Inspired by Michael Solomonov, Gideon Sasson of Moti’s Market brings the concept of Israeli barbecue to the DC area with Al Ha’Esh, full of delicious kosher Israeli-style meats and salatim (salads).
Following a successful summer of babka ice cream sandwiches at Nationals Park, On Rye’s new shop is now open, offering old standbys, like pastrami (on rye, of course), prepared to modern dining standards.
Feeling under the weather with no Grandma or Mom around to make you soup? Prescription Chicken and Soupergirl have you covered, including delivery. All you have to decide: matzah balls or not?
No time to cook to usher in 5777? Throughout the DMV, restaurants, bakeries and even bars are putting together holiday offerings. All you have to decide is: do you prefer traditional or modern?
It’s never been a better time to be a Jewish vegan. Take, for example, Doron Petersan’s new Fare Well in DC, which serves pierogi and a bagel platter with cured carrot “lox.”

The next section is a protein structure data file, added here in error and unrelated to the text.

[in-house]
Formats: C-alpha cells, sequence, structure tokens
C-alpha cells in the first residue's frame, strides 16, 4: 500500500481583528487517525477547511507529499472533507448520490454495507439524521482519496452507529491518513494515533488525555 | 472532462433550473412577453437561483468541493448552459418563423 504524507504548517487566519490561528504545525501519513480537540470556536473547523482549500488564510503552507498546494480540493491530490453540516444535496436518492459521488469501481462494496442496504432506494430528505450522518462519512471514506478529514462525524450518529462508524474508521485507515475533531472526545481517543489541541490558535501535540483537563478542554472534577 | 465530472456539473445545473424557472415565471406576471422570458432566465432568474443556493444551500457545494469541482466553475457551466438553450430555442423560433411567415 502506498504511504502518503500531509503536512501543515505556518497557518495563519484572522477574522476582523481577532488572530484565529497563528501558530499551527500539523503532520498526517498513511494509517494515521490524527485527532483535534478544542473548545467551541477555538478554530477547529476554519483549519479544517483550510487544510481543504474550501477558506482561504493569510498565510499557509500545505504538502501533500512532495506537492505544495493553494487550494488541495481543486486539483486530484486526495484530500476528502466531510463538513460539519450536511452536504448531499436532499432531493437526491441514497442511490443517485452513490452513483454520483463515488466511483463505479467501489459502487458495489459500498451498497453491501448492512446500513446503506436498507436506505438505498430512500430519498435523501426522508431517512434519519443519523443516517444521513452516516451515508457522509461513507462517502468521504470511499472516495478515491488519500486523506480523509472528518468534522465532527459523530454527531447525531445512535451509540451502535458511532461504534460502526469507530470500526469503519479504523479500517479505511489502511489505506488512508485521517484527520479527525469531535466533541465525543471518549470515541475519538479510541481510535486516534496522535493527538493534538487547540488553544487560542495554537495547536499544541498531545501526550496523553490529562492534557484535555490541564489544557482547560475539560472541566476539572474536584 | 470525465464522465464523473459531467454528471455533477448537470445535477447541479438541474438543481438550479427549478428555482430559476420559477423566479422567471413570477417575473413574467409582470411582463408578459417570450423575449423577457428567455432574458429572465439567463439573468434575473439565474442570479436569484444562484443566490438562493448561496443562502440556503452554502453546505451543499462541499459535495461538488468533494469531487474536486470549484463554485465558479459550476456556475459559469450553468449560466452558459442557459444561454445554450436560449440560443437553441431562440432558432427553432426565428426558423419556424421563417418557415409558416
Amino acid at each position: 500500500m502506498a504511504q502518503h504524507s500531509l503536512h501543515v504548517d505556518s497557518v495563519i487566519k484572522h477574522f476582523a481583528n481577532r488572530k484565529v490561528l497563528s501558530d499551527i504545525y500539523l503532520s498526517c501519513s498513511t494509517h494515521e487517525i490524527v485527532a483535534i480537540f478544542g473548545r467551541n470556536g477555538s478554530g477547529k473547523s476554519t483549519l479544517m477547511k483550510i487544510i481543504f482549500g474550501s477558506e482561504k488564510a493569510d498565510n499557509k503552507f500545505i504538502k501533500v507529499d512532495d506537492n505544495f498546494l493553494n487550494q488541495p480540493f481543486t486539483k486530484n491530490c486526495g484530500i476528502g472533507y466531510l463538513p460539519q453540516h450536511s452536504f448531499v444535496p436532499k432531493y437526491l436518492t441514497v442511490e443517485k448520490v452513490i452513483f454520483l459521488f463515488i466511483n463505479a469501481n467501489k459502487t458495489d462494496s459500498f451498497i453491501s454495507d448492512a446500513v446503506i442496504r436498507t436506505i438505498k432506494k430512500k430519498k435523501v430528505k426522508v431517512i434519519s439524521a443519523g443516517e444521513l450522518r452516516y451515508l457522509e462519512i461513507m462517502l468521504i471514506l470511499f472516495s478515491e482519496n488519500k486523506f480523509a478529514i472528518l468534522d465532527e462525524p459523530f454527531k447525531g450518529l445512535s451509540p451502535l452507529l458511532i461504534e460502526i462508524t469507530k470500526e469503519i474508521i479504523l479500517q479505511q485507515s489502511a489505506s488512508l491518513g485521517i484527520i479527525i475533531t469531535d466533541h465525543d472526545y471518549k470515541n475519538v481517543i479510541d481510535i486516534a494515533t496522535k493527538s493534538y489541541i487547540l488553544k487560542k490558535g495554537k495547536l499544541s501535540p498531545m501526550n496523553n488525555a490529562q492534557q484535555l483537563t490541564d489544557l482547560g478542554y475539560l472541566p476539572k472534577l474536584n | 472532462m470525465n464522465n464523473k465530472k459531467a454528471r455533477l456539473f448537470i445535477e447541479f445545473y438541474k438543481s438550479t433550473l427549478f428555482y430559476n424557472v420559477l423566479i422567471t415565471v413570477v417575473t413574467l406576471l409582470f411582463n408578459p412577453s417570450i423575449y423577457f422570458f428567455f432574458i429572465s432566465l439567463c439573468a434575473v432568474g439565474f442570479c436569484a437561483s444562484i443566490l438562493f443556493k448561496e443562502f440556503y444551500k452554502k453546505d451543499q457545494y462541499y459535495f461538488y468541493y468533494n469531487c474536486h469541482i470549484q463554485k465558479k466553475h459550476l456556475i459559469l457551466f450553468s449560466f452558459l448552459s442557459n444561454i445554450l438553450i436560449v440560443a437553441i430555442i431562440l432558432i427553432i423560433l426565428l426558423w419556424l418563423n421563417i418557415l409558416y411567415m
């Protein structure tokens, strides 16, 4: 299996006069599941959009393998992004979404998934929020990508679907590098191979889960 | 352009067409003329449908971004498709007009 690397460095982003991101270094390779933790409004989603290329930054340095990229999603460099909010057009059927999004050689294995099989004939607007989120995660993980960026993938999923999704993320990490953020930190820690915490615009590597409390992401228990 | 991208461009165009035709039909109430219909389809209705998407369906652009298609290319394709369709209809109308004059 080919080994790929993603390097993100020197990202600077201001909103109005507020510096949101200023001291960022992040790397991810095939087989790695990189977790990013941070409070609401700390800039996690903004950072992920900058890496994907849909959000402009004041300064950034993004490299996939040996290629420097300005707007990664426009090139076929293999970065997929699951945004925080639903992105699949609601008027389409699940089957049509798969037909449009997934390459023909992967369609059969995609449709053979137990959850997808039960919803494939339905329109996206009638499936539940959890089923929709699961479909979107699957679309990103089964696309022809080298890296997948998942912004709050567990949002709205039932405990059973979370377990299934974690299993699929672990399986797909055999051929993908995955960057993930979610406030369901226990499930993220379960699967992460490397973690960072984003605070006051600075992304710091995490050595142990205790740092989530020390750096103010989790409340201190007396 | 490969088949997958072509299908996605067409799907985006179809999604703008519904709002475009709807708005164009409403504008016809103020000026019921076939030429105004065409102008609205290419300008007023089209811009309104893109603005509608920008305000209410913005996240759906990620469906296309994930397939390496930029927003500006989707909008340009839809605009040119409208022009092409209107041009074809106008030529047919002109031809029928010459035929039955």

Ina Yalof’s new book, Food and the City, tells the stories of 53 famous New York food establishments. Among them are some of the most prolific Jewish food spots and characters.
“Take me out to the ballgame. Take me out with the crowd. Buy me some…babka ice cream sandwiches?!” On Rye’s new stand at Nationals Park offers marbled sandwiches—both savory and sweet!
Chef Todd Ginsberg, with his partners, is the force behind Atlanta’s booming Jewish and Israeli food scene, from Jewish deli The General Muir, sandwich shop Fred’s Meat and Bread and Israeli-inspired Yalla.
A newcomer to the DC food scene, Shouk offers bright and creative Mediterranean fast food—think pitas overflowing with veggies and crunchy salads—with no meat, dairy or other animal products in sight.
Inspired by a childhood ritual of Sunday bagels and Nova salmon, Ron Goodman, a chef, is now at the helm of Ivy City Smokehouse, bringing that same smoked fish to DC-area locals.